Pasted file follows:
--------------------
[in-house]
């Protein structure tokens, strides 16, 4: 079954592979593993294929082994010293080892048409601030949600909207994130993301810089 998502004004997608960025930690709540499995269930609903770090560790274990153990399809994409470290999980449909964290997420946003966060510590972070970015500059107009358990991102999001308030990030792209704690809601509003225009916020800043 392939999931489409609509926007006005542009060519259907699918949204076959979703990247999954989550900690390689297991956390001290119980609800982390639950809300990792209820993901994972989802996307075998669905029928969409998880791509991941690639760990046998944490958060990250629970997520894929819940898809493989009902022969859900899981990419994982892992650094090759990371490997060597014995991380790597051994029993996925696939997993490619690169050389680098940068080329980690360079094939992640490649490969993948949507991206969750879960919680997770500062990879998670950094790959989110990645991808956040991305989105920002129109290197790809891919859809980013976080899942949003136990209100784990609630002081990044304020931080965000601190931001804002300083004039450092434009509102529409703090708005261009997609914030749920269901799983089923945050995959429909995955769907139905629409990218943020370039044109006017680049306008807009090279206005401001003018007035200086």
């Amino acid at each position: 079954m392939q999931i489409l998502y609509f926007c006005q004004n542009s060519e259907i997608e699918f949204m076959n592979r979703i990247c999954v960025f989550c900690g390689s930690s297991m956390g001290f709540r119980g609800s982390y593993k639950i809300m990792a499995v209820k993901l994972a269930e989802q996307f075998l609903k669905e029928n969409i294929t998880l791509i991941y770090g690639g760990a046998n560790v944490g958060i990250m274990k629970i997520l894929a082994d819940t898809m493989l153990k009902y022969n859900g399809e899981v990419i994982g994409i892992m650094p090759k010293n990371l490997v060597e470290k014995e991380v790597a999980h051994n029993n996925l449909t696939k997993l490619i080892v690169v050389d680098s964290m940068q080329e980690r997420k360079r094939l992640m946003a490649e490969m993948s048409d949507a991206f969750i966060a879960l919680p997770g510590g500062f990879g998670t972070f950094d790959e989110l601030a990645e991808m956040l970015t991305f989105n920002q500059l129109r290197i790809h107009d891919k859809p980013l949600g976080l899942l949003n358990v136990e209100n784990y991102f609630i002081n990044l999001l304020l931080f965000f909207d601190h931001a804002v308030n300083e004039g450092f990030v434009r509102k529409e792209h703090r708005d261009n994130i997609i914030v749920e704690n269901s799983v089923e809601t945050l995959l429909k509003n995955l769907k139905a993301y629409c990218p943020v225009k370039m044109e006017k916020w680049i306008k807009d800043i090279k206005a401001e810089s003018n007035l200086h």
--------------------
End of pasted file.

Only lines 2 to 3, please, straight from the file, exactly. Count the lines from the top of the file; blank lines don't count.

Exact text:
């Protein structure tokens, strides 16, 4: 079954592979593993294929082994010293080892048409601030949600909207994130993301810089 998502004004997608960025930690709540499995269930609903770090560790274990153990399809994409470290999980449909964290997420946003966060510590972070970015500059107009358990991102999001308030990030792209704690809601509003225009916020800043 392939999931489409609509926007006005542009060519259907699918949204076959979703990247999954989550900690390689297991956390001290119980609800982390639950809300990792209820993901994972989802996307075998669905029928969409998880791509991941690639760990046998944490958060990250629970997520894929819940898809493989009902022969859900899981990419994982892992650094090759990371490997060597014995991380790597051994029993996925696939997993490619690169050389680098940068080329980690360079094939992640490649490969993948949507991206969750879960919680997770500062990879998670950094790959989110990645991808956040991305989105920002129109290197790809891919859809980013976080899942949003136990209100784990609630002081990044304020931080965000601190931001804002300083004039450092434009509102529409703090708005261009997609914030749920269901799983089923945050995959429909995955769907139905629409990218943020370039044109006017680049306008807009090279206005401001003018007035200086």
């Amino acid at each position: 079954m392939q999931i489409l998502y609509f926007c006005q004004n542009s060519e259907i997608e699918f949204m076959n592979r979703i990247c999954v960025f989550c900690g390689s930690s297991m956390g001290f709540r119980g609800s982390y593993k639950i809300m990792a499995v209820k993901l994972a269930e989802q996307f075998l609903k669905e029928n969409i294929t998880l791509i991941y770090g690639g760990a046998n560790v944490g958060i990250m274990k629970i997520l894929a082994d819940t898809m493989l153990k009902y022969n859900g399809e899981v990419i994982g994409i892992m650094p090759k010293n990371l490997v060597e470290k014995e991380v790597a999980h051994n029993n996925l449909t696939k997993l490619i080892v690169v050389d680098s964290m940068q080329e980690r997420k360079r094939l992640m946003a490649e490969m993948s048409d949507a991206f969750i966060a879960l919680p997770g510590g500062f990879g998670t972070f950094d790959e989110l601030a990645e991808m956040l970015t991305f989105n920002q500059l129109r290197i790809h107009d891919k859809p980013l949600g976080l899942l949003n358990v136990e209100n784990y991102f609630i002081n990044l999001l304020l931080f965000f909207d601190h931001a804002v308030n300083e004039g450092f990030v434009r509102k529409e792209h703090r708005d261009n994130i997609i914030v749920e704690n269901s799983v089923e809601t945050l995959l429909k509003n995955l769907k139905a993301y629409c990218p943020v225009k370039m044109e006017k916020w680049i306008k807009d800043i090279k206005a401001e810089s003018n007035l200086h």